A Seattle man who calls himself “Phoenix Jones” appears to have taken 2010’s comic book film “Kick-Ass” to heart.
Like the main character in the independently produced hero fantasy, Jones has taken it upon himself to dress in a colorful outfit and roam the streets looking for crime.
And on Sunday night, while trolling the streets of the Seattle suburb Lynnwood, he found one.
A man, who asked local reporters to identify him only as Dan, said his car was almost broken into by an unknown criminal when out of nowhere a masked man in a “skin-tight rubber, black and gold suit” rushed in and chased the crook away.
His heroics caught the attention of KIRO Eyewitness News, which went up-close with Jones, the self-named “Guardian of Seattle.”
He carries mace and tear gas, and a stun prod for fighting off criminals. Jones’s outfit was also equipped with stab plates and bullet-proof material, he said.
Jones is just one of a team that calls itself the “Rain City Superhero Movement,” which calls to arms regular citizens who are sick of waiting for others to take direct action against criminals. They base their principles on the “Real Life Superhero Movement,” a website formed after comic book icon Stan Lee’s television show “Who Wants to be a Superhero?” caught on in 2006.
“Officially, a Real Life Superhero is whoever chooses to embody the values presented in superheroic comic books, not only by donning a mask/costume, but also performing good deeds for the communitarian place whom he inhabits,” the “movement” declared on its website. “You don’t necessarily need to engage in a violent fight to be a crime fighter – you might patrol and report whatever crime you see. So basically, terms like ‘good deed’ or ‘crime fighting’ are open to various interpretations.”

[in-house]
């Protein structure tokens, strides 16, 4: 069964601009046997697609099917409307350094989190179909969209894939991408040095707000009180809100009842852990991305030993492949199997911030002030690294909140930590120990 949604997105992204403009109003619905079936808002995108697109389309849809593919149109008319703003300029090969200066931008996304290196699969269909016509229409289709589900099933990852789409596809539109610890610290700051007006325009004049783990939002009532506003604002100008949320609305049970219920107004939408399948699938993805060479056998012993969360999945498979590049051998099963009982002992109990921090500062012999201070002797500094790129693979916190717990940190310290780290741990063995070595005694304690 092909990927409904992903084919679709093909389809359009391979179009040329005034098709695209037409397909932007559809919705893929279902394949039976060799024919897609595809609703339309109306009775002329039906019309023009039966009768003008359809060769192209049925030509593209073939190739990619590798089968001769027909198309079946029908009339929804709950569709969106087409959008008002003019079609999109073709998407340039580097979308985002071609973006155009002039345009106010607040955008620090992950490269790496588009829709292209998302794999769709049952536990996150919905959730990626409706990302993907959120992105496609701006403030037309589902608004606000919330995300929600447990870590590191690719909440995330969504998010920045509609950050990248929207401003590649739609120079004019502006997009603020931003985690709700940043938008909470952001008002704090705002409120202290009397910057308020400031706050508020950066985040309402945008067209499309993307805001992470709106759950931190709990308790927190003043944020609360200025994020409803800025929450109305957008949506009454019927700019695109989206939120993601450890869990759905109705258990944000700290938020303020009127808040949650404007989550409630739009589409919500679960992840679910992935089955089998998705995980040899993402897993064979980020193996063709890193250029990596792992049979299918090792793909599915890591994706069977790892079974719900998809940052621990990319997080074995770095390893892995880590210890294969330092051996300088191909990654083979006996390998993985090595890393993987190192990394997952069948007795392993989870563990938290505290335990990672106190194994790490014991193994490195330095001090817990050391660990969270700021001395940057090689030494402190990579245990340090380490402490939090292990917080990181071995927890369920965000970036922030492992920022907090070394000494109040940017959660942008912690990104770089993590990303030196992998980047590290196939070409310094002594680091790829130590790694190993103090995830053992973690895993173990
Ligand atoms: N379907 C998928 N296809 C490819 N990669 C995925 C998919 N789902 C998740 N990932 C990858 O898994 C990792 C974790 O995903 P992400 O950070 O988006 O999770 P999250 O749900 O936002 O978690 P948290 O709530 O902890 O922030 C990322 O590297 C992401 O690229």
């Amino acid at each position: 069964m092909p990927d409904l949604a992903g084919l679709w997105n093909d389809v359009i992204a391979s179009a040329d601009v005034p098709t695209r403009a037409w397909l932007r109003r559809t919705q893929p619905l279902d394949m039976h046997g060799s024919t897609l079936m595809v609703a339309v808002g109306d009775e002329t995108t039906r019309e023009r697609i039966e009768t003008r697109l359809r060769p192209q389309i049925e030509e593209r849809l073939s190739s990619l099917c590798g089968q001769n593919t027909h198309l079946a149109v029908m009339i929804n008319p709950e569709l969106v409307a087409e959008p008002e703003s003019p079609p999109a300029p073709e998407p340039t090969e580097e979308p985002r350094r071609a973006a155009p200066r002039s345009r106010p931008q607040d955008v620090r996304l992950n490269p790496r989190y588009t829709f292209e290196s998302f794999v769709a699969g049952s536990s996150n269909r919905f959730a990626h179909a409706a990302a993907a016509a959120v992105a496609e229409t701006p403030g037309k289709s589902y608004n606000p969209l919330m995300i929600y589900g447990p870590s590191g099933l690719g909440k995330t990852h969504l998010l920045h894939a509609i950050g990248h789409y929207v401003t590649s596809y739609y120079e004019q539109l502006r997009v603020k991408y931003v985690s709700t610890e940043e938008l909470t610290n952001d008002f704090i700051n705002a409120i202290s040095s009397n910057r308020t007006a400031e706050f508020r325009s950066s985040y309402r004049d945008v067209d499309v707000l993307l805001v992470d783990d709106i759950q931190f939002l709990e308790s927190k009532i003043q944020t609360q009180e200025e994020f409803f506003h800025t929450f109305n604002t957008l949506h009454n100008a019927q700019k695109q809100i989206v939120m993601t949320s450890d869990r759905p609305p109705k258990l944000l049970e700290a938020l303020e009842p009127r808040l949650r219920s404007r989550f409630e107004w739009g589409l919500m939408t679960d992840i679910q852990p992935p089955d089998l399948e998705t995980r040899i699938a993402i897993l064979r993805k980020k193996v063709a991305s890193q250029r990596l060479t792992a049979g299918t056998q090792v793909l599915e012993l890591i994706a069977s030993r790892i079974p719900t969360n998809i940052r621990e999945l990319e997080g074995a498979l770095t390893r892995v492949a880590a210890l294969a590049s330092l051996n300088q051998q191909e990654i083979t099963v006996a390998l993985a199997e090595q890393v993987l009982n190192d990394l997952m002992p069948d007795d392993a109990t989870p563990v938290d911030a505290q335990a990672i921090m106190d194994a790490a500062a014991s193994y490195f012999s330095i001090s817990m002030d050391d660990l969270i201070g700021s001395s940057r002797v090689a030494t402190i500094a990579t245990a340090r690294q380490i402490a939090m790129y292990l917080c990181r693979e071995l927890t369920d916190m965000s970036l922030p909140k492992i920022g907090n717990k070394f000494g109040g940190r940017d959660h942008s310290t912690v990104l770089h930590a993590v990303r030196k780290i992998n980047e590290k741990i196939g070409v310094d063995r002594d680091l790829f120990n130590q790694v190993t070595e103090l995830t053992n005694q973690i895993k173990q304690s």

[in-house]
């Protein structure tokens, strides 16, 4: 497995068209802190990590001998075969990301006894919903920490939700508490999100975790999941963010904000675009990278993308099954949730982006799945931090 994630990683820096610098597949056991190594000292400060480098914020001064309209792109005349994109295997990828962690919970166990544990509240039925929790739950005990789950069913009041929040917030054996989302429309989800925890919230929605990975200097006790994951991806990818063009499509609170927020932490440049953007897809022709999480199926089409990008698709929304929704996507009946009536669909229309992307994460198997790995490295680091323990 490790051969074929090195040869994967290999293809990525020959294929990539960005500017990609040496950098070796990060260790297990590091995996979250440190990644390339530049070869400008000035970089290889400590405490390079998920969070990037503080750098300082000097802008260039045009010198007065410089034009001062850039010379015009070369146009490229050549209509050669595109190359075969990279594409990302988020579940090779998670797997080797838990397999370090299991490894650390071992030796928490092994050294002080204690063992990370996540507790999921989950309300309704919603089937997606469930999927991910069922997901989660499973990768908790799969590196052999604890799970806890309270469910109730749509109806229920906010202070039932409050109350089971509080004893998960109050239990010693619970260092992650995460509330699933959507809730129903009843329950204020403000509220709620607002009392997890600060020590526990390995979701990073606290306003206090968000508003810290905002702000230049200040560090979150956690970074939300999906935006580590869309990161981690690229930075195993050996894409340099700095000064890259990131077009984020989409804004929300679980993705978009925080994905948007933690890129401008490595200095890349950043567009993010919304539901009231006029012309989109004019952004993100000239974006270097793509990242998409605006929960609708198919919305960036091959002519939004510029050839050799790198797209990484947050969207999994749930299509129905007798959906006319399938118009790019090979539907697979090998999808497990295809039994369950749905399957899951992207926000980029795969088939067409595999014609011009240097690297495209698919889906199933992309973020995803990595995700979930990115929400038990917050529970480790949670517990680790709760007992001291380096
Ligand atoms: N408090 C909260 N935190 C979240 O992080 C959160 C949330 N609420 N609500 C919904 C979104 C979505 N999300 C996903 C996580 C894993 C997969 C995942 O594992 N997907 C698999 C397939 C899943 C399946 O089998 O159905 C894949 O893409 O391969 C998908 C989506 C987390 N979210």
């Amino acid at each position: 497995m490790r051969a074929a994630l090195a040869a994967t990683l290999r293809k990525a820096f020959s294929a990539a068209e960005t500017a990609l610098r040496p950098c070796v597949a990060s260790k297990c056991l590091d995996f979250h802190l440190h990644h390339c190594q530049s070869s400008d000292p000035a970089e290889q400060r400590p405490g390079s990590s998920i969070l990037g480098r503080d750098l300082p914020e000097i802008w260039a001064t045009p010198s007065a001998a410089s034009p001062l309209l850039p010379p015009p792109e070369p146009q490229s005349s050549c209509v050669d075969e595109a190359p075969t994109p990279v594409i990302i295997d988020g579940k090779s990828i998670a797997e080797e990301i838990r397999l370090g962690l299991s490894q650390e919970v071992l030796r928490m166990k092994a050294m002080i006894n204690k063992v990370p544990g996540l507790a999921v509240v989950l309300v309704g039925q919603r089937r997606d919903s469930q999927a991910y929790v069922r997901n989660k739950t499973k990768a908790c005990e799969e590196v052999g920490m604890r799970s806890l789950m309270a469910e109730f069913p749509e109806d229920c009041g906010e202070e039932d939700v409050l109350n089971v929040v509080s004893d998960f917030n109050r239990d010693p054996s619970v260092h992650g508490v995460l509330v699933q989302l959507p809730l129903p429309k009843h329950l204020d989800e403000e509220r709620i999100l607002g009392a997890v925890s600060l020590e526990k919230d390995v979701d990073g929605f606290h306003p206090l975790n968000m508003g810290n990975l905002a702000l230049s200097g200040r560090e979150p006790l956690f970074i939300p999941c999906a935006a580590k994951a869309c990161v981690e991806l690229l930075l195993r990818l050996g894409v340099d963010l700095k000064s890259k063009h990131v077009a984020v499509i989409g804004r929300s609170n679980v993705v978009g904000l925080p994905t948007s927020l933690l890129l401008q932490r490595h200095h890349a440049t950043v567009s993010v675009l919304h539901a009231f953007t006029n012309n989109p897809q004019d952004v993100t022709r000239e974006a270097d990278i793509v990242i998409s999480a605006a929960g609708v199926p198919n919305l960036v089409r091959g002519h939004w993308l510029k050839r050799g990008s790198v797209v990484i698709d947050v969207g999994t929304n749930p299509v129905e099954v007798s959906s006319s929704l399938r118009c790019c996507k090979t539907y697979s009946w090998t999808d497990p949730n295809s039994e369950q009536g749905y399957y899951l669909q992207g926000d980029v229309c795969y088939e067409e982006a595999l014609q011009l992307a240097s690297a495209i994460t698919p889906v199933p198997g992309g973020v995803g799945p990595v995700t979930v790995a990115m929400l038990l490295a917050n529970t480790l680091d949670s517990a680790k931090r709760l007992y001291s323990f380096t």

Adherents are encouraged to take action in their communities by posting flyers about missing persons, handing out food and clothing to homeless people, raising awareness of unsolved crimes and even donating blood.
The “Rain City” group first made waves in November, when Seattle police were notified that costumed vigilantes were paroling the streets under names like “Buster Doe,” “The Green Reaper,” “Thorn,” “No Name, “Gemini,” “Catastrophe,” “Penelope” and “Thunder 88.”
When Jones was interviewed by the local police, The Seattle Post-Intelligencer noted, he was not in costume and claimed that it was being repaired after he was stabbed while fighting a drug dealer. Police said they weren’t sure if he was really injured or not, and warned him that future crime fighting endeavors could cost him his life.
“I don’t condone people walking around on the street with masks,” Jones was quoted as saying. “Everyone on my team either has a military background or a mixed martial arts background, and we’re well aware of what its costs to do what we do.”
Local police have encouraged Seattle residents to avoid getting involved with actively fighting crime, urging them to report suspicious activity by dialing 911 instead.
This video is from KIRO Eyewitness News in Seattle, broadcast Jan. 5, 2010.